Innovative Tub Seal Eliminates Secondary Operations, Reduces Shaft Costs
In appliance applications, especially in washing machines, a tub seal is adjacent to the washing drum and keeps water and debris in the tub from getting out. The seal, which is donut-shaped and consists of two parts, has a mating surface, which could be a tube or shaft – one rotates and one does not. An oil seal fits on the outside of the shaft in a static position, sealing whatever the shaft is being pressed into. In order to accomplish this, the appliance manufacturer needs to finish the surface of the shaft to reach a predetermined hardness by grinding; any defect or ding could act as a leak path on the seal’s rubber lip. Techniques of the finish can incur significant cost and require immense precision. Also, the shaft and seal have to line up perfectly with each other when being installed.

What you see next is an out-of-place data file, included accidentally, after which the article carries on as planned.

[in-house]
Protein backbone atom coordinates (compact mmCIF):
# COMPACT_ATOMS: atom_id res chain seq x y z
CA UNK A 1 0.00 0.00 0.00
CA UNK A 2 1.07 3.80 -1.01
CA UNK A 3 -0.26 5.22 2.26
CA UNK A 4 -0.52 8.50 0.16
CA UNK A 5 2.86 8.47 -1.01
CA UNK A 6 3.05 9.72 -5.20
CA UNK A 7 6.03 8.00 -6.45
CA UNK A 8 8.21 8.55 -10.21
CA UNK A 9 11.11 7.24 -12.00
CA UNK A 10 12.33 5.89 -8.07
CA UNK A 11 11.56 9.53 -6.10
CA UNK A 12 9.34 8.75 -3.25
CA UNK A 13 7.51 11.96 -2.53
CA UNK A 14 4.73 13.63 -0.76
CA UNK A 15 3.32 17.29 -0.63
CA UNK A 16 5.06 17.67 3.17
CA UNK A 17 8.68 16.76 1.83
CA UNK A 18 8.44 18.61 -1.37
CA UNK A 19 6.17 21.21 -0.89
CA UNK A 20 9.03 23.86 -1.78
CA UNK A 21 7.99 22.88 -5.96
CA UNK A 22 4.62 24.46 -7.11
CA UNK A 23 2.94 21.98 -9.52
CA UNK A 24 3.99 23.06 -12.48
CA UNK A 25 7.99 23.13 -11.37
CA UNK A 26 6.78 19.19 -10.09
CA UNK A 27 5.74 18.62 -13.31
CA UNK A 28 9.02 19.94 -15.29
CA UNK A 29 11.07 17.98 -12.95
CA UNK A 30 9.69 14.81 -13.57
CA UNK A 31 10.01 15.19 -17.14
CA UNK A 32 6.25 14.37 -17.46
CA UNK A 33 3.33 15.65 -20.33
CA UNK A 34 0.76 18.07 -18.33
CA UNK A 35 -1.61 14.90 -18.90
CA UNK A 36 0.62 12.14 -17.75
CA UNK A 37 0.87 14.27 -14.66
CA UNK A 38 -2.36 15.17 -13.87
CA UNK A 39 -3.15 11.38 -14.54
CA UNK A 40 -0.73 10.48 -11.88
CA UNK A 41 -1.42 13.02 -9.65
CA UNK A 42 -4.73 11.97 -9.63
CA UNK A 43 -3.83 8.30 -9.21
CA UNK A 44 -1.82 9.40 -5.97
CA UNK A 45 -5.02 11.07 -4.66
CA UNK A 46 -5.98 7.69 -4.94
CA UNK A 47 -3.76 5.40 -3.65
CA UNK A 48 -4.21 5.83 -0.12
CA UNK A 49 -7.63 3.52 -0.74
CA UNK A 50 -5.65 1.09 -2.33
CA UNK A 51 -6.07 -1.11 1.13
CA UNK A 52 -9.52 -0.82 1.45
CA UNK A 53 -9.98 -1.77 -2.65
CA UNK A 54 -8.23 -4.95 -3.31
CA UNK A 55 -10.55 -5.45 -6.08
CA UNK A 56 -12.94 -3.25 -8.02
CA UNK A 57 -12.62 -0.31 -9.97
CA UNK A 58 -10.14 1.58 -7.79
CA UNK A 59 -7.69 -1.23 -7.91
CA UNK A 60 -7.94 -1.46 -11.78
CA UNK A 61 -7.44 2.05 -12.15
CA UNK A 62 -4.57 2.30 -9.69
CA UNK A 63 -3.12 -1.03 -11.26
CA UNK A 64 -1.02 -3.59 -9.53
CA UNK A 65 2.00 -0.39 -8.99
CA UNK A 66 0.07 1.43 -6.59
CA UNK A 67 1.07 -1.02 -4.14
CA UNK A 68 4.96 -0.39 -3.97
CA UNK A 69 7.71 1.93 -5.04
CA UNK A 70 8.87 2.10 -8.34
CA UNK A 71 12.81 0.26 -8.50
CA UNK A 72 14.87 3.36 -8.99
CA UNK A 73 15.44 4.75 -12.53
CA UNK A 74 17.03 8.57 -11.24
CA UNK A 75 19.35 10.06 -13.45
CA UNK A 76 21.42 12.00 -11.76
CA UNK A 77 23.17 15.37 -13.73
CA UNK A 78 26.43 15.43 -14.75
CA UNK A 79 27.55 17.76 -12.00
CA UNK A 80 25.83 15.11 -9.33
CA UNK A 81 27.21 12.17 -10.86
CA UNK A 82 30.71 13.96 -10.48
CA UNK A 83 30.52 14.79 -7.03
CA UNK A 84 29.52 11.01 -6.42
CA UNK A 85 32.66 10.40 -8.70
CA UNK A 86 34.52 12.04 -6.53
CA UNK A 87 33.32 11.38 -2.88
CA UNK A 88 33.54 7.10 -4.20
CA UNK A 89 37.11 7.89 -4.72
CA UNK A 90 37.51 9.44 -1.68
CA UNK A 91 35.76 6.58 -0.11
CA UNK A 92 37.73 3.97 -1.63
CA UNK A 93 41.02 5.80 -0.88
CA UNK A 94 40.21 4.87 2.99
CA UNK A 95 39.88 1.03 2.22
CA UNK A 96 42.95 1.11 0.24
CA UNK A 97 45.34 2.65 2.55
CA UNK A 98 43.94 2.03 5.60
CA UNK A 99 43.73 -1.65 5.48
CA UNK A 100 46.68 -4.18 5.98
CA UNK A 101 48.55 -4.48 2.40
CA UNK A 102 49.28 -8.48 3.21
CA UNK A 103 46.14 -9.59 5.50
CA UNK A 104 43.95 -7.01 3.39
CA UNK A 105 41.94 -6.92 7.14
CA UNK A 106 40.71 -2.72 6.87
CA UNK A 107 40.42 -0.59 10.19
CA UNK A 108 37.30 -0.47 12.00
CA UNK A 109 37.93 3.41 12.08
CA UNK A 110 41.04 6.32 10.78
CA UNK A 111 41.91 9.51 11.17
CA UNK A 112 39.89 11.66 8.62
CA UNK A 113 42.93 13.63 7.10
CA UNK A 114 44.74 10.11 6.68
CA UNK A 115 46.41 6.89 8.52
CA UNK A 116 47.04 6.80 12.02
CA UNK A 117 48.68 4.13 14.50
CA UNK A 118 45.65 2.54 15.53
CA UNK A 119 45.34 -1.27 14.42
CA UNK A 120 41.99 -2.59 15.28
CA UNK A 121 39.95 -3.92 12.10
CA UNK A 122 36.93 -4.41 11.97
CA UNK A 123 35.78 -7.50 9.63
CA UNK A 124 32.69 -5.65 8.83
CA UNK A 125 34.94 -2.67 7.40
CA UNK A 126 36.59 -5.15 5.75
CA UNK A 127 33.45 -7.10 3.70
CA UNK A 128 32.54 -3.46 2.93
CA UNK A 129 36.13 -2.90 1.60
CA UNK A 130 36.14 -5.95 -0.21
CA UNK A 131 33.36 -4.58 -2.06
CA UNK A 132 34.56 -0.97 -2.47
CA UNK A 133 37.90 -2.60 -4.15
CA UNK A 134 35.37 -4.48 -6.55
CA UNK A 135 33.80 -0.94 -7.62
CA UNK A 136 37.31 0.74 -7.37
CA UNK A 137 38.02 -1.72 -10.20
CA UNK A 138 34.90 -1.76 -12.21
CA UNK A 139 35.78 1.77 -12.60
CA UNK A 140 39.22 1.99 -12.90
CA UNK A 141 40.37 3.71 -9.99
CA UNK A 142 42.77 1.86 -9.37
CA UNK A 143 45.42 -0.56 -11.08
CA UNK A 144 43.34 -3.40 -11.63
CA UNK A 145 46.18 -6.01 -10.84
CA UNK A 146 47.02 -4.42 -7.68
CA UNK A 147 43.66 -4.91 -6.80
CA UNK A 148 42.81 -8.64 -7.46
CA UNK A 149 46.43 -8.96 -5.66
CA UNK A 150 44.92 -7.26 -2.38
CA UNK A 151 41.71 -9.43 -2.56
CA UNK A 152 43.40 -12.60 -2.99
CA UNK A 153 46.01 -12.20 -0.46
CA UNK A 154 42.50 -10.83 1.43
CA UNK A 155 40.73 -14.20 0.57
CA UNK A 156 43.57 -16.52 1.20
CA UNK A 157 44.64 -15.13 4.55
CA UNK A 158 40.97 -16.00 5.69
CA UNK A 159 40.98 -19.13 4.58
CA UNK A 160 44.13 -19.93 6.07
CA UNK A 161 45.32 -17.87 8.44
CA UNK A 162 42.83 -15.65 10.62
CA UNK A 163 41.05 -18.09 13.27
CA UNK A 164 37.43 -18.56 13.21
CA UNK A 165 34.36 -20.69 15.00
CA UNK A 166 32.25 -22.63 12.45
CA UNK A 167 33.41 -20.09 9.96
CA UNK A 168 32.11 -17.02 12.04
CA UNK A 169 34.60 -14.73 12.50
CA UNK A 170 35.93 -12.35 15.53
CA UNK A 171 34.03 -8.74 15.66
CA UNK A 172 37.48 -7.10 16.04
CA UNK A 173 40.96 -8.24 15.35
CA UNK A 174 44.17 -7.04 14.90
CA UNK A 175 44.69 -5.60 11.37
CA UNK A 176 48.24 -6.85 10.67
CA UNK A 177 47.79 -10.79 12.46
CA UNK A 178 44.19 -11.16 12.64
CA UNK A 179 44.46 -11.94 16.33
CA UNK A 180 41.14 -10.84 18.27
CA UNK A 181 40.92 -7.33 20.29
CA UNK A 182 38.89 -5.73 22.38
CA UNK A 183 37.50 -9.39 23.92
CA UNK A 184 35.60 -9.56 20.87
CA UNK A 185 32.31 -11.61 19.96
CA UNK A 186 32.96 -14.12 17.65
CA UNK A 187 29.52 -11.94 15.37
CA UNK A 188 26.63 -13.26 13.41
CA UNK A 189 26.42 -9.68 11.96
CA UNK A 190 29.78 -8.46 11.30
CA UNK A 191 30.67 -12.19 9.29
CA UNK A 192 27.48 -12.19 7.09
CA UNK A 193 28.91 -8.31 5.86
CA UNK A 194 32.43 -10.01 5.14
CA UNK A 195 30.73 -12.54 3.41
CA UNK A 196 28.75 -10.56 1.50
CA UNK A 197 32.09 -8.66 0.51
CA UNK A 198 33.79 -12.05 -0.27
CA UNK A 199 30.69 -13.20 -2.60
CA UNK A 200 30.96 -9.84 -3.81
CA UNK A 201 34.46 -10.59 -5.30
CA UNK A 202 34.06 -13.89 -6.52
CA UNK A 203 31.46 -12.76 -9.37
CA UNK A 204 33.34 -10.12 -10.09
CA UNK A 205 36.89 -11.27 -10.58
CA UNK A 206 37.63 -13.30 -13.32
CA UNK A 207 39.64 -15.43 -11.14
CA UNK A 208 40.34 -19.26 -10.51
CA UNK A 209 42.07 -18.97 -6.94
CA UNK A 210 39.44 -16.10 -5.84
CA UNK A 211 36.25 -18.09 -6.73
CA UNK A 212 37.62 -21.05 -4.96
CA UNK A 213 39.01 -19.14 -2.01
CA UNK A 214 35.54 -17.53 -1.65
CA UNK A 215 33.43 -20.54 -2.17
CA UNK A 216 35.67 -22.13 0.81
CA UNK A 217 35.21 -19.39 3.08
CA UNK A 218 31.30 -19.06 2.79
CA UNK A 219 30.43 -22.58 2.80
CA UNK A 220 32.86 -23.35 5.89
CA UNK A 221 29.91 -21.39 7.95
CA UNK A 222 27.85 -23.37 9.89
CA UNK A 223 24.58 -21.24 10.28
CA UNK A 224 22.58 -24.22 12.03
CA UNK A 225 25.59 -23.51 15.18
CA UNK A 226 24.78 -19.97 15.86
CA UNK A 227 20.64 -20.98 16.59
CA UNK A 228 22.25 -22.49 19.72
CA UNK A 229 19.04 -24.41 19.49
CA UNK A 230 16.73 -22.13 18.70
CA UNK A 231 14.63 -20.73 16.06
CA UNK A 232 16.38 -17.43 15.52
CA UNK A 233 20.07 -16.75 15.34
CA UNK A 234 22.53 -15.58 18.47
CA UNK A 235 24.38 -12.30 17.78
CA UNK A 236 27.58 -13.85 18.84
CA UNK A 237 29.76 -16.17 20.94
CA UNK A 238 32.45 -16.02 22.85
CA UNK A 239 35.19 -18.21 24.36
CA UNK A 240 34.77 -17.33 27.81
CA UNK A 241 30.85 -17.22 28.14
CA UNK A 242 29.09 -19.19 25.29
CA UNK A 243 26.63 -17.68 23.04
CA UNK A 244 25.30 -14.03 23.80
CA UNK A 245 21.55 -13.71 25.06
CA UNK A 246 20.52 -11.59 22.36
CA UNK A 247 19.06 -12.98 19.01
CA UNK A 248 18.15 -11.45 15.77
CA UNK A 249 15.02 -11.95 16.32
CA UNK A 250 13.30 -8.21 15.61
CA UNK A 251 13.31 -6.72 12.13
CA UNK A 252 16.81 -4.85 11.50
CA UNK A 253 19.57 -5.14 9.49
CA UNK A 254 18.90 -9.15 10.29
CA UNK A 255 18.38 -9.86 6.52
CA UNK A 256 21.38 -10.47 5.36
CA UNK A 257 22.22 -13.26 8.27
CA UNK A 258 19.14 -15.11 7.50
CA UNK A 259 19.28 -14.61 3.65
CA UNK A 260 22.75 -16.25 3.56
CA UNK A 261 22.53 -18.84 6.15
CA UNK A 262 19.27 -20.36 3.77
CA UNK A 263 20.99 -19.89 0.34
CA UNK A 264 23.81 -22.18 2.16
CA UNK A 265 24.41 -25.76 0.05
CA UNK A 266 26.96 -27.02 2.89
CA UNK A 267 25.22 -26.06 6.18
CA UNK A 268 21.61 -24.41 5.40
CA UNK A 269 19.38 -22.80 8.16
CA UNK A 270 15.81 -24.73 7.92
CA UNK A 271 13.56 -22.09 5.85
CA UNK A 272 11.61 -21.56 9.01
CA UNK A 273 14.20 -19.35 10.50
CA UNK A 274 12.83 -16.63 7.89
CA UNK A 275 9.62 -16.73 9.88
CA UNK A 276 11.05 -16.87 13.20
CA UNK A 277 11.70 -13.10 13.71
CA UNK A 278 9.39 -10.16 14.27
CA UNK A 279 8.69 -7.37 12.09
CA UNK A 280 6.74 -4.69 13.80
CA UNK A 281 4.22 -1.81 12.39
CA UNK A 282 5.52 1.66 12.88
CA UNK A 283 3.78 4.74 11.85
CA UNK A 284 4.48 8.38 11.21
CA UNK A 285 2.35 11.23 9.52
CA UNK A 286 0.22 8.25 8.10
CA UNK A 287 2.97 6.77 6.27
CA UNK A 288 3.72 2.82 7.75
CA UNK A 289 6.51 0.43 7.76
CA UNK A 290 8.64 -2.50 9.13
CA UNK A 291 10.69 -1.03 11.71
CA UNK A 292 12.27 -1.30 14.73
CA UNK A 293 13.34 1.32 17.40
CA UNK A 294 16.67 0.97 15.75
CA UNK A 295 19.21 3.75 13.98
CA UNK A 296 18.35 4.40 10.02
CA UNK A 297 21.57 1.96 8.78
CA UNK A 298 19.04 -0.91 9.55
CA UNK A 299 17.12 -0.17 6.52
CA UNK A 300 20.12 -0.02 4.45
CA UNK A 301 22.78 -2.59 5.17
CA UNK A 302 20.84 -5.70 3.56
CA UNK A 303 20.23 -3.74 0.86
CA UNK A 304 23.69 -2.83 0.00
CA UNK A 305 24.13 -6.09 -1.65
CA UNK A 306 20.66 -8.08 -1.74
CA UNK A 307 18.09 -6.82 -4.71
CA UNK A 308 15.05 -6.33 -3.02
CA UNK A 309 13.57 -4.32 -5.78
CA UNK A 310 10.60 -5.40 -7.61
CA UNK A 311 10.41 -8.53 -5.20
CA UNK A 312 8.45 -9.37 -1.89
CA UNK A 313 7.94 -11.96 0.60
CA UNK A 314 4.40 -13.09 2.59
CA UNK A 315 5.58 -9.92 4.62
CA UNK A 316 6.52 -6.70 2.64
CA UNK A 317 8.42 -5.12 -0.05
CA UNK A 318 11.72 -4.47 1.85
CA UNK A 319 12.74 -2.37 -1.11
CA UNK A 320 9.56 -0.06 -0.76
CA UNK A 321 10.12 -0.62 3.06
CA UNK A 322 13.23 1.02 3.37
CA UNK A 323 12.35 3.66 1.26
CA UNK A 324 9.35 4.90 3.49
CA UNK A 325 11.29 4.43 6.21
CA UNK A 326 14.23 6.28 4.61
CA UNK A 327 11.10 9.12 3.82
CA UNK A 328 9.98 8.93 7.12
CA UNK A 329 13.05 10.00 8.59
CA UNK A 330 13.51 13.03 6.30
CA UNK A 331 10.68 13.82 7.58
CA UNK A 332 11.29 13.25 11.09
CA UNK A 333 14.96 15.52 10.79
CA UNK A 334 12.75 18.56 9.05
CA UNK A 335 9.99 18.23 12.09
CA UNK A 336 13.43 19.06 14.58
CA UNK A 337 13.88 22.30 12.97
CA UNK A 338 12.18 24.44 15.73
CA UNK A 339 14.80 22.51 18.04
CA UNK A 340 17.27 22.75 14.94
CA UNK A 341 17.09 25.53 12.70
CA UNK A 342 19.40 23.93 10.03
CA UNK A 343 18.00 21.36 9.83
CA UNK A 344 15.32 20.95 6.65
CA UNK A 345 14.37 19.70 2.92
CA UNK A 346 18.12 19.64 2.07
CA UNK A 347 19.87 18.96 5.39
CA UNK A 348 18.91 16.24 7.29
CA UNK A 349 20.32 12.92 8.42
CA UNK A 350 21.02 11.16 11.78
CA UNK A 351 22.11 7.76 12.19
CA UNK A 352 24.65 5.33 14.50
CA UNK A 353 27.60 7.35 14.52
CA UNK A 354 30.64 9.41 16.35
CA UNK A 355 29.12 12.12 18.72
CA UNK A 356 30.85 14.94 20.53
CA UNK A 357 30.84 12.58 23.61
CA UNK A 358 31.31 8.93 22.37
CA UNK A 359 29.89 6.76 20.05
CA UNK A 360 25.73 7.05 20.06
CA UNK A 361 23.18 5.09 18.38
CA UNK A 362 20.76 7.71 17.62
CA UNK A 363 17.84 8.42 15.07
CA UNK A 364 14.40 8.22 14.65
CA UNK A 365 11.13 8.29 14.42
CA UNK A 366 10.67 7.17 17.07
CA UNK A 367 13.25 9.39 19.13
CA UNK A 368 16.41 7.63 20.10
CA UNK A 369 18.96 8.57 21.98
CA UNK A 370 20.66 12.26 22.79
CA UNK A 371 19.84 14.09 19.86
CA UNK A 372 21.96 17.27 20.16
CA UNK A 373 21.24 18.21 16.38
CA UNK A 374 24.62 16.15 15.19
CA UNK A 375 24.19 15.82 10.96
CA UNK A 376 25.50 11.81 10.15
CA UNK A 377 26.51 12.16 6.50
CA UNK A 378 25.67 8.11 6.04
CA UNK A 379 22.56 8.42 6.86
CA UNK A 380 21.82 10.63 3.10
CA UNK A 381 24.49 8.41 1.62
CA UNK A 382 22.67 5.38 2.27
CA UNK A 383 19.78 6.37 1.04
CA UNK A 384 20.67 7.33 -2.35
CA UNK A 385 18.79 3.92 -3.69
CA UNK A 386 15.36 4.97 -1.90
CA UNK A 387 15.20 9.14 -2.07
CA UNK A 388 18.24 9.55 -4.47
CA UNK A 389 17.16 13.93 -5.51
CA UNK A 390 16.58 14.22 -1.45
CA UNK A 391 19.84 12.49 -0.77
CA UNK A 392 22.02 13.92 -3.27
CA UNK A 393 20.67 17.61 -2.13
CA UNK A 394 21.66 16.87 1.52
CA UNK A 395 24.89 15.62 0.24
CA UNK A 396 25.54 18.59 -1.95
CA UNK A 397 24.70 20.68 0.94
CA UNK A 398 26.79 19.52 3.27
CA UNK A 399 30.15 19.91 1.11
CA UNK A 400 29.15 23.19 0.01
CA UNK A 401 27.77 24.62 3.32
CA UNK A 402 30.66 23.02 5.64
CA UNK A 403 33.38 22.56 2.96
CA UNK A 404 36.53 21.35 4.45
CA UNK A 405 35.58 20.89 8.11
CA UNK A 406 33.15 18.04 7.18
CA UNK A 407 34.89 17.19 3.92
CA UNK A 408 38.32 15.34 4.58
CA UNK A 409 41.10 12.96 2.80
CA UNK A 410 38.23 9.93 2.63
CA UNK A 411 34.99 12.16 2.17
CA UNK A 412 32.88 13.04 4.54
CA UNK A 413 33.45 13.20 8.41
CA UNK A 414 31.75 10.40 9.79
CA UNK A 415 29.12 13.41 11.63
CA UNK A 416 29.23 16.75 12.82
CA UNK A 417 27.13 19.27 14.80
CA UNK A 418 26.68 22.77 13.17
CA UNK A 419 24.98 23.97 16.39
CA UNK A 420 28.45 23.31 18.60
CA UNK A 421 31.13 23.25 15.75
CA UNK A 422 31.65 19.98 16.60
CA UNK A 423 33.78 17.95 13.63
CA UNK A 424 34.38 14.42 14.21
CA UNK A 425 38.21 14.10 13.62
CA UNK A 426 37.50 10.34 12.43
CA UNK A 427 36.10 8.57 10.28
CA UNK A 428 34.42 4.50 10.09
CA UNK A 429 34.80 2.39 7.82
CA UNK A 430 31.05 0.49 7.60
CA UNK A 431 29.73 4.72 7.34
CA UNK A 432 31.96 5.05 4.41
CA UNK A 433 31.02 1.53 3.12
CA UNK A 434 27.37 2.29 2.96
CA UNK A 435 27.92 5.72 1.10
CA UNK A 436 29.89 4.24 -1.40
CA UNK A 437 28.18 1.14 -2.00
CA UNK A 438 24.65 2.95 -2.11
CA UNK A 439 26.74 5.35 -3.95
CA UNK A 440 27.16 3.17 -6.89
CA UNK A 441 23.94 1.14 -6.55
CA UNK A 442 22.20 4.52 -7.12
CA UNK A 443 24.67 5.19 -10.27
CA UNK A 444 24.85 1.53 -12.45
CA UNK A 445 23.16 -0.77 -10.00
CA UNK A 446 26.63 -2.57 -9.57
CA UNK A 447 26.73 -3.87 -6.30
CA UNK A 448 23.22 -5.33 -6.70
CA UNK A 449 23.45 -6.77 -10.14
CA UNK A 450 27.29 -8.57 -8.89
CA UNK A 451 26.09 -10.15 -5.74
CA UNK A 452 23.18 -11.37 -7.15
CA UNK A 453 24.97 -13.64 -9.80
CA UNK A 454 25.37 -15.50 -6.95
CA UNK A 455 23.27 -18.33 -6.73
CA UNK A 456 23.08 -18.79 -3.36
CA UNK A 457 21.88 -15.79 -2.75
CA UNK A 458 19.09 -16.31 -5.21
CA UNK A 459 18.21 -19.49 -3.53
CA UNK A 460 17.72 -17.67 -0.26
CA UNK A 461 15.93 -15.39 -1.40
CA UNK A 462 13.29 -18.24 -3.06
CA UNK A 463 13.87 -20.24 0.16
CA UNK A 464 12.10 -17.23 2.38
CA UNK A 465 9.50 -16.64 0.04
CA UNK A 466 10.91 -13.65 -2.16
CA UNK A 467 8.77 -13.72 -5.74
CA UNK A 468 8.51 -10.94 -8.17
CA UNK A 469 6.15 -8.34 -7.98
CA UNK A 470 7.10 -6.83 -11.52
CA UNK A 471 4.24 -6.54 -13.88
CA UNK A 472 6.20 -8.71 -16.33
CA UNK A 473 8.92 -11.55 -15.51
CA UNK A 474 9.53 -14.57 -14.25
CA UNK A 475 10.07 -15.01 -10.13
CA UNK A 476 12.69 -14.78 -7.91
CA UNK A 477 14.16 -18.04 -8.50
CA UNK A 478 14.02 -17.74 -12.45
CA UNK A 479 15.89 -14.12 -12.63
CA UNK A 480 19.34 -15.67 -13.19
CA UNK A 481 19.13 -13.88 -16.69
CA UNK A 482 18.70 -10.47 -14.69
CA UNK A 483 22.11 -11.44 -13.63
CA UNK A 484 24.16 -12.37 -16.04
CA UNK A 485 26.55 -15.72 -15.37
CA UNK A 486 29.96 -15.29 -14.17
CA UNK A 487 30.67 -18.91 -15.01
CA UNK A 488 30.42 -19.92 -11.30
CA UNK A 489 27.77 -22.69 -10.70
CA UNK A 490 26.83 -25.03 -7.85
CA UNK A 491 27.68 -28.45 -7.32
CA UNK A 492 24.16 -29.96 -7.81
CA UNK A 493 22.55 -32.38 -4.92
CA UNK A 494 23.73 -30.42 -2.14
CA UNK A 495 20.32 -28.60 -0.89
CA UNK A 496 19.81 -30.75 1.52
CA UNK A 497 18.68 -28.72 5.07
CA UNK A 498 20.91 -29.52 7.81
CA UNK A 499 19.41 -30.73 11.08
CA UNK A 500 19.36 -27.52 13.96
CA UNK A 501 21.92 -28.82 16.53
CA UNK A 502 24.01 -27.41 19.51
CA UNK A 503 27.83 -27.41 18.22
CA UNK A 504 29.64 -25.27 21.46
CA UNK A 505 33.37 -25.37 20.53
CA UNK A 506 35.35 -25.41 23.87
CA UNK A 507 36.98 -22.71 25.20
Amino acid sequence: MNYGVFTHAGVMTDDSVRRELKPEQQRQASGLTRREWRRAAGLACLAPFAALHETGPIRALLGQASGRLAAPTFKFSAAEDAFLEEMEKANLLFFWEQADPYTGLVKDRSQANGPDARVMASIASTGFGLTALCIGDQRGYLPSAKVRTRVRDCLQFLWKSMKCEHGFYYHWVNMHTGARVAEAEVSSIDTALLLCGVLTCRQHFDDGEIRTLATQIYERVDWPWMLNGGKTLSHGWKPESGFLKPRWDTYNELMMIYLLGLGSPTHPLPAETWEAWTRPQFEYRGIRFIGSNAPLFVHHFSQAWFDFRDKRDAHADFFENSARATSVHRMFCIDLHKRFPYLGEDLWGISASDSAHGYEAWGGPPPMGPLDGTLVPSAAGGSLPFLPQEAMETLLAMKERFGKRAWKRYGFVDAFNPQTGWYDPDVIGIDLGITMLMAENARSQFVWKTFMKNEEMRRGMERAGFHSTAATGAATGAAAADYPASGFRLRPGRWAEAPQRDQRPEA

Instead of the appliance manufacturer performing all of the finishing operations to make the spinning shaft have the correct surface, Trostel made a thin-walled cylindrical piece of steel, and the end user presses the seal onto the outside of their shaft. This eliminates secondary operations, and the Trostel seal can run against the intermediate surface without the possibility of defects or imperfections, limiting the chance of a leak path forming. Because of the reduction in secondary operations, the OEM was able to achieve significant cost savings on the shaft with less variation. With both pieces integrated into a single unit, the components can be installed together, reducing an assembly operation. The manufacturer also doesn’t have to work within the tight tolerances of having the two pieces meet perfectly, thereby saving extra installation costs and eliminating manufacturing assembly steps.